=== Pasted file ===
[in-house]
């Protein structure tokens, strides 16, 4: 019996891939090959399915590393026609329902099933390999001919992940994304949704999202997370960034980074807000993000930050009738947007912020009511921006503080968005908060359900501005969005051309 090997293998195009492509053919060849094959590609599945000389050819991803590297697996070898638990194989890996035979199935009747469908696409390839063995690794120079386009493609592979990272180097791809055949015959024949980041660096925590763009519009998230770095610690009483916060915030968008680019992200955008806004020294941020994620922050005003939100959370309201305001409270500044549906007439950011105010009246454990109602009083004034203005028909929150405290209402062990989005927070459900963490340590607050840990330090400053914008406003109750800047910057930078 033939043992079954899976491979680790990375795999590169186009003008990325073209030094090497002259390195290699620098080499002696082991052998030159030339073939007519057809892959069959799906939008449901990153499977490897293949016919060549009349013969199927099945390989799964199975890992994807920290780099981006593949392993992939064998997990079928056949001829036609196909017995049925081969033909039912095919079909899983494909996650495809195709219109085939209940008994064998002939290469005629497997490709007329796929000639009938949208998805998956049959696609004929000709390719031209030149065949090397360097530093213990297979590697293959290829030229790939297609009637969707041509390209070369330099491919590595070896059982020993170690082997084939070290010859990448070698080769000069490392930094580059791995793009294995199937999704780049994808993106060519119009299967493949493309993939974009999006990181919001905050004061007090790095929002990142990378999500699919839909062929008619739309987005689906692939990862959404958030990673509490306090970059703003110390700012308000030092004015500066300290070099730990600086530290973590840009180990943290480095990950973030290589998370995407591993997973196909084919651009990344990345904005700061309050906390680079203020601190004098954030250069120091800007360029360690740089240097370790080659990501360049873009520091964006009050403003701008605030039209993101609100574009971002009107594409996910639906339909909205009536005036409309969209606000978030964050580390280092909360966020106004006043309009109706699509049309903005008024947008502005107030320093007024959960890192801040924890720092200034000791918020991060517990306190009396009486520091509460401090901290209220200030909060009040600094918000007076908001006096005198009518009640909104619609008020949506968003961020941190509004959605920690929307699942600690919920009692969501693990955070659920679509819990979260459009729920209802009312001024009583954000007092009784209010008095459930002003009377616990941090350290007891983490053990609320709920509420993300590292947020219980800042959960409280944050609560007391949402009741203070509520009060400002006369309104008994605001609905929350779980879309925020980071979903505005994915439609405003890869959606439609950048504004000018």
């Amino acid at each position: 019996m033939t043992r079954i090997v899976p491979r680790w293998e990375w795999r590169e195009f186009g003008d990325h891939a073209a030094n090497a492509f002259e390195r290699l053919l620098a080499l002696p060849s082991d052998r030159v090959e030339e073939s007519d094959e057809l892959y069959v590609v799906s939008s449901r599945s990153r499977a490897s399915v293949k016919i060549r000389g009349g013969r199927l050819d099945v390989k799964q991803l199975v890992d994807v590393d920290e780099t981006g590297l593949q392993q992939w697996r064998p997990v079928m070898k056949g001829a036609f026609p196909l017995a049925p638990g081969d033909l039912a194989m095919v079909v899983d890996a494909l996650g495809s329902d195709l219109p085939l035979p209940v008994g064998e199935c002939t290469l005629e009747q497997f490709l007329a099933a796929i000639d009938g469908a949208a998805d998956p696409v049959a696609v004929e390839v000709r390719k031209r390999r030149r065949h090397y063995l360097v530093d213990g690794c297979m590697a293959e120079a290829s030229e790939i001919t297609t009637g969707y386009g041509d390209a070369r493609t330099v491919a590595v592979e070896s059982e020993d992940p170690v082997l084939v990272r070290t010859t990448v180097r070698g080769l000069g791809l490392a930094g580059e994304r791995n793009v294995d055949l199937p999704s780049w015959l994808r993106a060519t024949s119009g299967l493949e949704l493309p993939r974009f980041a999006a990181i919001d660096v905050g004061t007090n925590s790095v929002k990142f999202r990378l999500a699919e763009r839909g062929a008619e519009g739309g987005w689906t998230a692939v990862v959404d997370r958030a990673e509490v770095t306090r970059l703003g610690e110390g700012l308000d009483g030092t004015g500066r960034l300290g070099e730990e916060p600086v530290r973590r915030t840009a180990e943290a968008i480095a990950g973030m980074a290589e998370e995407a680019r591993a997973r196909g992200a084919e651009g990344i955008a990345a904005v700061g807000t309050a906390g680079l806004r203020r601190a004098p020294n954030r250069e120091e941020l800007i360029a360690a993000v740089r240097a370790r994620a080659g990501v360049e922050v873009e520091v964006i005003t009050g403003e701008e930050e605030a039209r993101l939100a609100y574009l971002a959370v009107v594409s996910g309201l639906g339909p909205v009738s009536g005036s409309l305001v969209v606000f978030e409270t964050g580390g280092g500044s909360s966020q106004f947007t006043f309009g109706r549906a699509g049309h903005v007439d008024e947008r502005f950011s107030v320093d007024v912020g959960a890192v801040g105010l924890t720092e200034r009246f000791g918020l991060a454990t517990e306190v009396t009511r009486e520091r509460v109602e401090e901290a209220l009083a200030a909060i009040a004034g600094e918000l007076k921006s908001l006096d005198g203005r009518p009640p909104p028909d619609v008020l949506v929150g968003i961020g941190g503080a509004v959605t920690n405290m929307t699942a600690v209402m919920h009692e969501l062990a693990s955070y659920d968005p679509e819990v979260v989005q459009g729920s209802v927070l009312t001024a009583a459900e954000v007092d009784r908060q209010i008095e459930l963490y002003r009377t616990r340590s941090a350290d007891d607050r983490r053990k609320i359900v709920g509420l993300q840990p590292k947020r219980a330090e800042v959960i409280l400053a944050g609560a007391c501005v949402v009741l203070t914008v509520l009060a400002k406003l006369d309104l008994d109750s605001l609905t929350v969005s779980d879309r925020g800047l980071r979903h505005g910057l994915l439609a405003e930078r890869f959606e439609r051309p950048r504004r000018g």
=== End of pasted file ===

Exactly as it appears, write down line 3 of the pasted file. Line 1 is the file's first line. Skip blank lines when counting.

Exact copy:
């Amino acid at each position: 019996m033939t043992r079954i090997v899976p491979r680790w293998e990375w795999r590169e195009f186009g003008d990325h891939a073209a030094n090497a492509f002259e390195r290699l053919l620098a080499l002696p060849s082991d052998r030159v090959e030339e073939s007519d094959e057809l892959y069959v590609v799906s939008s449901r599945s990153r499977a490897s399915v293949k016919i060549r000389g009349g013969r199927l050819d099945v390989k799964q991803l199975v890992d994807v590393d920290e780099t981006g590297l593949q392993q992939w697996r064998p997990v079928m070898k056949g001829a036609f026609p196909l017995a049925p638990g081969d033909l039912a194989m095919v079909v899983d890996a494909l996650g495809s329902d195709l219109p085939l035979p209940v008994g064998e199935c002939t290469l005629e009747q497997f490709l007329a099933a796929i000639d009938g469908a949208a998805d998956p696409v049959a696609v004929e390839v000709r390719k031209r390999r030149r065949h090397y063995l360097v530093d213990g690794c297979m590697a293959e120079a290829s030229e790939i001919t297609t009637g969707y386009g041509d390209a070369r493609t330099v491919a590595v592979e070896s059982e020993d992940p170690v082997l084939v990272r070290t010859t990448v180097r070698g080769l000069g791809l490392a930094g580059e994304r791995n793009v294995d055949l199937p999704s780049w015959l994808r993106a060519t024949s119009g299967l493949e949704l493309p993939r974009f980041a999006a990181i919001d660096v905050g004061t007090n925590s790095v929002k990142f999202r990378l999500a699919e763009r839909g062929a008619e519009g739309g987005w689906t998230a692939v990862v959404d997370r958030a990673e509490v770095t306090r970059l703003g610690e110390g700012l308000d009483g030092t004015g500066r960034l300290g070099e730990e916060p600086v530290r973590r915030t840009a180990e943290a968008i480095a990950g973030m980074a290589e998370e995407a680019r591993a997973r196909g992200a084919e651009g990344i955008a990345a904005v700061g807000t309050a906390g680079l806004r203020r601190a004098p020294n954030r250069e120091e941020l800007i360029a360690a993000v740089r240097a370790r994620a080659g990501v360049e922050v873009e520091v964006i005003t009050g403003e701008e930050e605030a039209r993101l939100a609100y574009l971002a959370v009107v594409s996910g309201l639906g339909p909205v009738s009536g005036s409309l305001v969209v606000f978030e409270t964050g580390g280092g500044s909360s966020q106004f947007t006043f309009g109706r549906a699509g049309h903005v007439d008024e947008r502005f950011s107030v320093d007024v912020g959960a890192v801040g105010l924890t720092e200034r009246f000791g918020l991060a454990t517990e306190v009396t009511r009486e520091r509460v109602e401090e901290a209220l009083a200030a909060i009040a004034g600094e918000l007076k921006s908001l006096d005198g203005r009518p009640p909104p028909d619609v008020l949506v929150g968003i961020g941190g503080a509004v959605t920690n405290m929307t699942a600690v209402m919920h009692e969501l062990a693990s955070y659920d968005p679509e819990v979260v989005q459009g729920s209802v927070l009312t001024a009583a459900e954000v007092d009784r908060q209010i008095e459930l963490y002003r009377t616990r340590s941090a350290d007891d607050r983490r053990k609320i359900v709920g509420l993300q840990p590292k947020r219980a330090e800042v959960i409280l400053a944050g609560a007391c501005v949402v009741l203070t914008v509520l009060a400002k406003l006369d309104l008994d109750s605001l609905t929350v969005s779980d879309r925020g800047l980071r979903h505005g910057l994915l439609a405003e930078r890869f959606e439609r051309p950048r504004r000018g």